Anticipating and preparing for end of life

ADVANCE CARE PLANNING

Advance Care Planning (ACP) is the process which enables individuals to make plans about future health care to provide direction for healthcare professionals when a person is not in the position to make and/or communicate their own choices. General practitioners and aged care teams play a key role in Advance Care Planning so it’s important for them to have a good understanding of what advance care planning is and what’s involved in the advance care planning process.

Here is the link to Advance Care Planning Australia.

Training and education is the best way for aged care workers to improve their knowledge and confidence to have advance care planning conversations. There are a range of online courses, workshops, webinars and information sessions on advance care planning.

Here is the link to help you strengthen the skills of your workforce.

GOALS OF CARE

Whereas an advance care directive provides information about the person’s preferences, Goals of Care are a way of describing what medical treatments a person will receive.

Goals of Care should incorporate the wishes and preferences of the person. There should be open, honest and realistic discussion around end of life care to inform the Goals of Care. These should be reviewed and documented by the resident’s medical specialist or General Practitioner in consultation with the resident and their family.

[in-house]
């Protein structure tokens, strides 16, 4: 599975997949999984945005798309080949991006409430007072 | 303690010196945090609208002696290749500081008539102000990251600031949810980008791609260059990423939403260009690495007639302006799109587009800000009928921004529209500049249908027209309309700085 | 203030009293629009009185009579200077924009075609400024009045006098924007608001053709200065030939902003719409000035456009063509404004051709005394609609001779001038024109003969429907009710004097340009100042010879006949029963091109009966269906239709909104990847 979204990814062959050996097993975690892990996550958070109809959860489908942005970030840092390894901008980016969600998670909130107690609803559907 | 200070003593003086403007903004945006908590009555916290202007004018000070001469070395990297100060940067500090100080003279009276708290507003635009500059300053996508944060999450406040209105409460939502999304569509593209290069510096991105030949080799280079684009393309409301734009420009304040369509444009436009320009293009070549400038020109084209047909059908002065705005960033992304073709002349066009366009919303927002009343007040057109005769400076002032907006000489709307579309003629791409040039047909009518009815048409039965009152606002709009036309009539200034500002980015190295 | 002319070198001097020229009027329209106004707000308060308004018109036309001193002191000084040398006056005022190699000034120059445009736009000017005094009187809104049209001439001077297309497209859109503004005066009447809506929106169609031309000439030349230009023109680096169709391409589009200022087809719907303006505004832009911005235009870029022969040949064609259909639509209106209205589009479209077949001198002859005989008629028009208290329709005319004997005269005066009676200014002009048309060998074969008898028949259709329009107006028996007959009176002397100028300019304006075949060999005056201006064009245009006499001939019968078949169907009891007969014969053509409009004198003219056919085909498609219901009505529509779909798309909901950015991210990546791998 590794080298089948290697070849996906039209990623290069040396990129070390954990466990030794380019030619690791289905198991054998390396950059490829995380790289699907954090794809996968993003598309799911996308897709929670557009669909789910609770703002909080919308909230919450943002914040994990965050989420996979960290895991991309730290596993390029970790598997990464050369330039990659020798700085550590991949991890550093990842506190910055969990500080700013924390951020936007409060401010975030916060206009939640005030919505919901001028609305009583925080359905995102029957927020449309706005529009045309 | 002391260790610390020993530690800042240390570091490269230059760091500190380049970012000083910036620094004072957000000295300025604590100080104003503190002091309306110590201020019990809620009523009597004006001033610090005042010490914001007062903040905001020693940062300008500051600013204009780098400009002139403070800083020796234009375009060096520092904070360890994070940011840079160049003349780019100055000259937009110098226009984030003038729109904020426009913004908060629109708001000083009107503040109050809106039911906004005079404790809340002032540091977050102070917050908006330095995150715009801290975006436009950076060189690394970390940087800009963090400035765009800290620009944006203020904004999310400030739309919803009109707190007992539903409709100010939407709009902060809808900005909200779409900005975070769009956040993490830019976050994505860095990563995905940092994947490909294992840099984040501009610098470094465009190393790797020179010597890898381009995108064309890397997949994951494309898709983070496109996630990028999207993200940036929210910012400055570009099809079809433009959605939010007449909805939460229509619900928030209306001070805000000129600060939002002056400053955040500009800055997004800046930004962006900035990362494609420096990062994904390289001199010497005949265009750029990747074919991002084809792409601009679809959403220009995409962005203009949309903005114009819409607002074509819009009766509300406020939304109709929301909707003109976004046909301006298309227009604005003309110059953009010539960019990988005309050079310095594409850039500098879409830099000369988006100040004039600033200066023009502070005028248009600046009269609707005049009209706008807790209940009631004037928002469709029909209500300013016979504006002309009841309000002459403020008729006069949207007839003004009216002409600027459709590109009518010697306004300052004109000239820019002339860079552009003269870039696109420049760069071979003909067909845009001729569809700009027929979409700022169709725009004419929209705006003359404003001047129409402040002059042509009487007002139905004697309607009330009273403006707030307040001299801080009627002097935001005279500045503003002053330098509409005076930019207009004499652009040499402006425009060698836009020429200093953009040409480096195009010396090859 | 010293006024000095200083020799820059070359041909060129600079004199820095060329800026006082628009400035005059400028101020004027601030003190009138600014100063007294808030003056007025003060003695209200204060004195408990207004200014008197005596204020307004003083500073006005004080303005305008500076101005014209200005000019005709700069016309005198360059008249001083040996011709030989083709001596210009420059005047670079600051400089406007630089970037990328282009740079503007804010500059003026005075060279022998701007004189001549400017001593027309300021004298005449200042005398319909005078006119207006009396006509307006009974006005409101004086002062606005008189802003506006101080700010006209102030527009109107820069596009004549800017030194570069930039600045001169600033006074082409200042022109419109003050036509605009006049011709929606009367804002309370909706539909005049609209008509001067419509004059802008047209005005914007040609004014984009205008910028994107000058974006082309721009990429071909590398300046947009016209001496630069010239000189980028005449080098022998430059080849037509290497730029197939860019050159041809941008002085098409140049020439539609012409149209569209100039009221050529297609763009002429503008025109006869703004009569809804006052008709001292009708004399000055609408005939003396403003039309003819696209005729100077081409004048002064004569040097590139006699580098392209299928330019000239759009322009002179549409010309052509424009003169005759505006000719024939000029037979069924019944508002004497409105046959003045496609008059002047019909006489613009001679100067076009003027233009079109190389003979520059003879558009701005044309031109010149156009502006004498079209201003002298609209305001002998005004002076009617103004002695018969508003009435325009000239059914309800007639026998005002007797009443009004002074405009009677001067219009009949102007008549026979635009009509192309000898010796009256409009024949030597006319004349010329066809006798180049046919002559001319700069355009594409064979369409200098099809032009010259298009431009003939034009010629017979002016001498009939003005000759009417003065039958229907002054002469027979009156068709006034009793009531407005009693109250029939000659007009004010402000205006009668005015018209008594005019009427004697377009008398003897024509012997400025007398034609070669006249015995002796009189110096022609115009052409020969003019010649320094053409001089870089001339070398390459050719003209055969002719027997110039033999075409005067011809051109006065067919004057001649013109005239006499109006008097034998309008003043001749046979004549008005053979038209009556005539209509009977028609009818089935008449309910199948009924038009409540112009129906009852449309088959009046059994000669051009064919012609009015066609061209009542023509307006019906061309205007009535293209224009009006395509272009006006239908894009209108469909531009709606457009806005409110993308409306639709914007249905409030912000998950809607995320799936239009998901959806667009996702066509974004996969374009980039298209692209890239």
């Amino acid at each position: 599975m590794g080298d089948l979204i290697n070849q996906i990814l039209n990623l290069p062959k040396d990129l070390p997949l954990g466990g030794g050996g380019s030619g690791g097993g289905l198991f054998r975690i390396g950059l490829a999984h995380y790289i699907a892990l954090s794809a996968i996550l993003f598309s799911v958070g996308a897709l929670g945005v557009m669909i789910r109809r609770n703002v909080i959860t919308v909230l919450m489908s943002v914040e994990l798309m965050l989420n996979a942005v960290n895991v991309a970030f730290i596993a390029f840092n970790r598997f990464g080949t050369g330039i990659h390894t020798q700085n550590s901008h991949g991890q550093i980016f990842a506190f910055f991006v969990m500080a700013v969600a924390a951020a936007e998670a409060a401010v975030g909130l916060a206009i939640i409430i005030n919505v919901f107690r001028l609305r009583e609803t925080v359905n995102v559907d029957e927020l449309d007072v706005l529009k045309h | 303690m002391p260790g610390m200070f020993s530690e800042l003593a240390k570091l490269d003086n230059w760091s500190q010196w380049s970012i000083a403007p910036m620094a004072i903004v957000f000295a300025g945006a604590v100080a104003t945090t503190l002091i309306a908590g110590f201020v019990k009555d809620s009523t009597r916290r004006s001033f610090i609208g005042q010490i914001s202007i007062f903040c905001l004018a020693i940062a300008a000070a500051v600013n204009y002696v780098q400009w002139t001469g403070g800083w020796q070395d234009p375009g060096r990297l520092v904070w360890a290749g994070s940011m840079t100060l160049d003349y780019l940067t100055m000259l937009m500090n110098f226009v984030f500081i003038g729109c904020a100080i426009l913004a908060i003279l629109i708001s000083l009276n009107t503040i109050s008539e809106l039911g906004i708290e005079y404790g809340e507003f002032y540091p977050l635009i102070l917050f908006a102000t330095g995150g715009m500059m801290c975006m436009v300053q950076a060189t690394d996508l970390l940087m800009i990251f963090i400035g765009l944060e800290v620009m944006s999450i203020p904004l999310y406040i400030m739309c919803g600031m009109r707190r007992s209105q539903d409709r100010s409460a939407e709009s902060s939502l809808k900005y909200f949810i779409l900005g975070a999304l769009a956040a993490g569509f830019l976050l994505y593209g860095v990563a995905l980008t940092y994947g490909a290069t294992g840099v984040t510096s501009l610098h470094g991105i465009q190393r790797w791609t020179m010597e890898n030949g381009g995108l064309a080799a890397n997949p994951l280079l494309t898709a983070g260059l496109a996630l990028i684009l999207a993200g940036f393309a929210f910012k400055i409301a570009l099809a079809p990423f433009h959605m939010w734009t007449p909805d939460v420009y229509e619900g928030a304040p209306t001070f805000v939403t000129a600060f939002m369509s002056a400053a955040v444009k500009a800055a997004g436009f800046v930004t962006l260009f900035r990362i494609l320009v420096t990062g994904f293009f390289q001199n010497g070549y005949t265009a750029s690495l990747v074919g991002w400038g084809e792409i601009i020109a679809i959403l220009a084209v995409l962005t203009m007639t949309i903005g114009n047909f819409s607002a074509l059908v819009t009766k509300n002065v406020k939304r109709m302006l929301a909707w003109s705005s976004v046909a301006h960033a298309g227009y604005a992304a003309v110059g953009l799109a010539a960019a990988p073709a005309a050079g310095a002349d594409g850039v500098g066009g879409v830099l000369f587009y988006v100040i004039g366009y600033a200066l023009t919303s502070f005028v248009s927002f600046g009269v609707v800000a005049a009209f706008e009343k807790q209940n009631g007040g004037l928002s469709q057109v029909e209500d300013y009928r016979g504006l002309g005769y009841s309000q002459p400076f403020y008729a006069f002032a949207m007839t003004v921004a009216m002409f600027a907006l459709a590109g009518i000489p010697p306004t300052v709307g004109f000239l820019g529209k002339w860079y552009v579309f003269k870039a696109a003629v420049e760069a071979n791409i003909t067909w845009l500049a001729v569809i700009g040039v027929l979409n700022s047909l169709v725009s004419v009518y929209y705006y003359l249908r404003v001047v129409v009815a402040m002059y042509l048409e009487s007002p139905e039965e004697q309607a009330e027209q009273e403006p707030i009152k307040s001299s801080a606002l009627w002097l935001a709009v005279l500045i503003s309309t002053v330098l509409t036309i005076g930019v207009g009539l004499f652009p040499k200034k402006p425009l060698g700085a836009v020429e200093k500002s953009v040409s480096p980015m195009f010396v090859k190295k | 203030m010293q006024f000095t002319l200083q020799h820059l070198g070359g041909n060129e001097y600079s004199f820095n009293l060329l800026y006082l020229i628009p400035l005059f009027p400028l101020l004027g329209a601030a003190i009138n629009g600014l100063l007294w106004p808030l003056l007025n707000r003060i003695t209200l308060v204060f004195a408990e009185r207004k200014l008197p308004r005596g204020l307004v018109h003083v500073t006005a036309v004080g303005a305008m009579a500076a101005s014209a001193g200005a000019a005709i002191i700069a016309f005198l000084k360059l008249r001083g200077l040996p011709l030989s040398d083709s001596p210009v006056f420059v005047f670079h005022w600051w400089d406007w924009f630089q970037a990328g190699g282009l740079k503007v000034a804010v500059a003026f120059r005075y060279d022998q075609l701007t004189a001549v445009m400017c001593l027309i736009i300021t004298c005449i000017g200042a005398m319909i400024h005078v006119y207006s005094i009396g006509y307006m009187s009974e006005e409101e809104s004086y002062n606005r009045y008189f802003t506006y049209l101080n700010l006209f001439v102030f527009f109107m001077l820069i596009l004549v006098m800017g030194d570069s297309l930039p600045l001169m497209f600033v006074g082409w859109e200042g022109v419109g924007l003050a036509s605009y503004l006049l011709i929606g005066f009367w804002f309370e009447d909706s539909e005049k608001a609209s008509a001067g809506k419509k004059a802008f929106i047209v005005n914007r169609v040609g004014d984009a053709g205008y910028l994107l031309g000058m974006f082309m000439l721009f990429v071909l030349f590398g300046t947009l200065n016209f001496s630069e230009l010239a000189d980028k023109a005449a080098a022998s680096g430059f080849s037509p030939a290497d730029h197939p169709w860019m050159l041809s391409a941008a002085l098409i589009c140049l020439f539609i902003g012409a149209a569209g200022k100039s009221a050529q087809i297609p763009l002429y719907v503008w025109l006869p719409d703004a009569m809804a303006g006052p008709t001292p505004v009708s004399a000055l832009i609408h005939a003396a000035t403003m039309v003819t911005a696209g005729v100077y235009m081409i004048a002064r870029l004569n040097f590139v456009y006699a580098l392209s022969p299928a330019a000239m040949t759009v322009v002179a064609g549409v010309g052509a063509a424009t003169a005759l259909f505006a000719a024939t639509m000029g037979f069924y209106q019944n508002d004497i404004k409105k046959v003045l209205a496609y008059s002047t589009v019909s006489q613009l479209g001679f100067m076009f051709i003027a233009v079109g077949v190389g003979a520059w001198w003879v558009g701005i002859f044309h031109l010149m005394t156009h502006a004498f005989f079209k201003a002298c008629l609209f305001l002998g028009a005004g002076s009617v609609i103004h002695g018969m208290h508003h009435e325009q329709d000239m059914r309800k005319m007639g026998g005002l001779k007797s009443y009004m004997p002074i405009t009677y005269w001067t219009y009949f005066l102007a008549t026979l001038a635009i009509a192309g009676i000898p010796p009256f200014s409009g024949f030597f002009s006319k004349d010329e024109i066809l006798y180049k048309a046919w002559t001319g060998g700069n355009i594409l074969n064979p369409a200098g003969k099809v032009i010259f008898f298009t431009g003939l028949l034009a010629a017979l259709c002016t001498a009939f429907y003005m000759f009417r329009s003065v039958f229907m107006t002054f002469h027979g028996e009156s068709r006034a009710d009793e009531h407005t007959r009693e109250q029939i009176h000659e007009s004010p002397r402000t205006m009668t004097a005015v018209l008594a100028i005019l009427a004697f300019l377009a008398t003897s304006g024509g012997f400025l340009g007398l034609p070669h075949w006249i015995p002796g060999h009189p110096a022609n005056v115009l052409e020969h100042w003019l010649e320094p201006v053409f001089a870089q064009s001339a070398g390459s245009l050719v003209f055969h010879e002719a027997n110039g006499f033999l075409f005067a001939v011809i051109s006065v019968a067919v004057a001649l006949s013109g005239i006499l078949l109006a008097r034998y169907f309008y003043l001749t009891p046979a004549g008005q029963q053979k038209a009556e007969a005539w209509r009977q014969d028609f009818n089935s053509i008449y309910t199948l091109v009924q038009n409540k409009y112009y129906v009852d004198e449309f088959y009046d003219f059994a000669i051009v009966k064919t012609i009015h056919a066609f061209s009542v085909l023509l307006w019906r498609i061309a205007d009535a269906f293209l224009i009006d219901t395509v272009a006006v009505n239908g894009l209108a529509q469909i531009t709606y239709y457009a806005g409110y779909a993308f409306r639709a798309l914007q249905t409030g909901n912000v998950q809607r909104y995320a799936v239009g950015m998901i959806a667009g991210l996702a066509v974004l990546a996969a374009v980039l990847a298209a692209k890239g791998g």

A Goal of Care plan helps to ensure that residents, who are unlikely to benefit from medical treatment aimed at cure, receive care appropriate to their condition and are not subjected to burdensome or futile treatments.

Conducting a family meeting can be useful to provide information, to address the family’s questions and concerns, and to establish Goals of Care.

Useful links about Goals of Care:

Early identification of deterioration and regular review of goals of care supports a peaceful dignified death.

PREPARING AND ANTICIPATING END OF LIFE FOR AGED CARE RESIDENTS

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FAMILY MEETINGS

These meetings are invaluable. Consider conducting these meetings when:

  • Confirming disease progression
  • Discontinuing treatment or when maximal medical management has been reached
  • Discharge is planned from an inpatient setting
  • The resident’s condition changes, and goals of care need re-assessing
  • Referring to palliative care

Here is a helpful  link:

ISBAR HANDOVER

Goals of Care can be communicated using ISBAR to support handover. Using a standardised format can assist the transfer of information.

ISBAR (Introduction/ Identify, Situation, Background Assessment, Recommendation) is an effective tool to  support clinical handover of a resident.

ISBAR organises a conversation into the essential elements in the transfer of information from one source to another. Effective communication lies at the very heart of good care for residents.

Information about ISBAR can be found courtesy of the Western NSW PHN